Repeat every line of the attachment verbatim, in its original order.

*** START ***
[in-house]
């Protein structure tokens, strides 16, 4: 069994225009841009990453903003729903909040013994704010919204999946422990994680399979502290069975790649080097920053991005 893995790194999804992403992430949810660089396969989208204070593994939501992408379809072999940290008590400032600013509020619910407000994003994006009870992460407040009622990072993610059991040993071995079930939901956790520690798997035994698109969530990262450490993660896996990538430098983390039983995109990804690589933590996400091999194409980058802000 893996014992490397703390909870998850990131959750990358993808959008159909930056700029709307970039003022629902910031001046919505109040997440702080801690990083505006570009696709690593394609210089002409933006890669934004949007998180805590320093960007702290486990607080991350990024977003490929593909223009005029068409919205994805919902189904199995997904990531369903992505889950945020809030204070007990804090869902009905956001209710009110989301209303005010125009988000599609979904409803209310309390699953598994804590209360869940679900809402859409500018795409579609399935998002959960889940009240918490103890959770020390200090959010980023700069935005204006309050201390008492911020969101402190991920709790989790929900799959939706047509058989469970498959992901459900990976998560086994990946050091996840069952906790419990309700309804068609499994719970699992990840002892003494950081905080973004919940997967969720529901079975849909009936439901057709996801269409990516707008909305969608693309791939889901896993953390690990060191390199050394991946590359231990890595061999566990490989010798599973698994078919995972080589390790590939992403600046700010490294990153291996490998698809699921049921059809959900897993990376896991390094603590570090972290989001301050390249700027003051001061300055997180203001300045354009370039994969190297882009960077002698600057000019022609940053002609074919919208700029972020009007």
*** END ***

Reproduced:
[in-house]
């Protein structure tokens, strides 16, 4: 069994225009841009990453903003729903909040013994704010919204999946422990994680399979502290069975790649080097920053991005 893995790194999804992403992430949810660089396969989208204070593994939501992408379809072999940290008590400032600013509020619910407000994003994006009870992460407040009622990072993610059991040993071995079930939901956790520690798997035994698109969530990262450490993660896996990538430098983390039983995109990804690589933590996400091999194409980058802000 893996014992490397703390909870998850990131959750990358993808959008159909930056700029709307970039003022629902910031001046919505109040997440702080801690990083505006570009696709690593394609210089002409933006890669934004949007998180805590320093960007702290486990607080991350990024977003490929593909223009005029068409919205994805919902189904199995997904990531369903992505889950945020809030204070007990804090869902009905956001209710009110989301209303005010125009988000599609979904409803209310309390699953598994804590209360869940679900809402859409500018795409579609399935998002959960889940009240918490103890959770020390200090959010980023700069935005204006309050201390008492911020969101402190991920709790989790929900799959939706047509058989469970498959992901459900990976998560086994990946050091996840069952906790419990309700309804068609499994719970699992990840002892003494950081905080973004919940997967969720529901079975849909009936439901057709996801269409990516707008909305969608693309791939889901896993953390690990060191390199050394991946590359231990890595061999566990490989010798599973698994078919995972080589390790590939992403600046700010490294990153291996490998698809699921049921059809959900897993990376896991390094603590570090972290989001301050390249700027003051001061300055997180203001300045354009370039994969190297882009960077002698600057000019022609940053002609074919919208700029972020009007």